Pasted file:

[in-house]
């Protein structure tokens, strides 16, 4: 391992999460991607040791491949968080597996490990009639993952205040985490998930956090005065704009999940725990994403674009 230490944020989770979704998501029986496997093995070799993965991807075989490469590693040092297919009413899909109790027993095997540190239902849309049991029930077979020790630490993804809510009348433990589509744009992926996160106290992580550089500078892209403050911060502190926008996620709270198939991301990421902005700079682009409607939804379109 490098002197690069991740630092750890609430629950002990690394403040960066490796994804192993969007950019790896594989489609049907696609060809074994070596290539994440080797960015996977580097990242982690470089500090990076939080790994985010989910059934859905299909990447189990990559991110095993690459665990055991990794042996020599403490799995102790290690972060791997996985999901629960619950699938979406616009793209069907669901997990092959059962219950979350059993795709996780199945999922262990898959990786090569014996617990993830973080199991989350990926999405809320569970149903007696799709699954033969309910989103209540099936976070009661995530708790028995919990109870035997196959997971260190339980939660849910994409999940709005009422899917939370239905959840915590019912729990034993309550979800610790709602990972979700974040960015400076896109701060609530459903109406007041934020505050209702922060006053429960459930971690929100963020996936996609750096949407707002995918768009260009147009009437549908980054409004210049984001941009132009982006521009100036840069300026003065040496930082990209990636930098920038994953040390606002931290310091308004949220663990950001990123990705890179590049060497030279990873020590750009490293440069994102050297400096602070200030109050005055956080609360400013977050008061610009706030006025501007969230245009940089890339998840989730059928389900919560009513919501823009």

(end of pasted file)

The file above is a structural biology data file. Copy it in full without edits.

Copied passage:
[in-house]
């Protein structure tokens, strides 16, 4: 391992999460991607040791491949968080597996490990009639993952205040985490998930956090005065704009999940725990994403674009 230490944020989770979704998501029986496997093995070799993965991807075989490469590693040092297919009413899909109790027993095997540190239902849309049991029930077979020790630490993804809510009348433990589509744009992926996160106290992580550089500078892209403050911060502190926008996620709270198939991301990421902005700079682009409607939804379109 490098002197690069991740630092750890609430629950002990690394403040960066490796994804192993969007950019790896594989489609049907696609060809074994070596290539994440080797960015996977580097990242982690470089500090990076939080790994985010989910059934859905299909990447189990990559991110095993690459665990055991990794042996020599403490799995102790290690972060791997996985999901629960619950699938979406616009793209069907669901997990092959059962219950979350059993795709996780199945999922262990898959990786090569014996617990993830973080199991989350990926999405809320569970149903007696799709699954033969309910989103209540099936976070009661995530708790028995919990109870035997196959997971260190339980939660849910994409999940709005009422899917939370239905959840915590019912729990034993309550979800610790709602990972979700974040960015400076896109701060609530459903109406007041934020505050209702922060006053429960459930971690929100963020996936996609750096949407707002995918768009260009147009009437549908980054409004210049984001941009132009982006521009100036840069300026003065040496930082990209990636930098920038994953040390606002931290310091308004949220663990950001990123990705890179590049060497030279990873020590750009490293440069994102050297400096602070200030109050005055956080609360400013977050008061610009706030006025501007969230245009940089890339998840989730059928389900919560009513919501823009």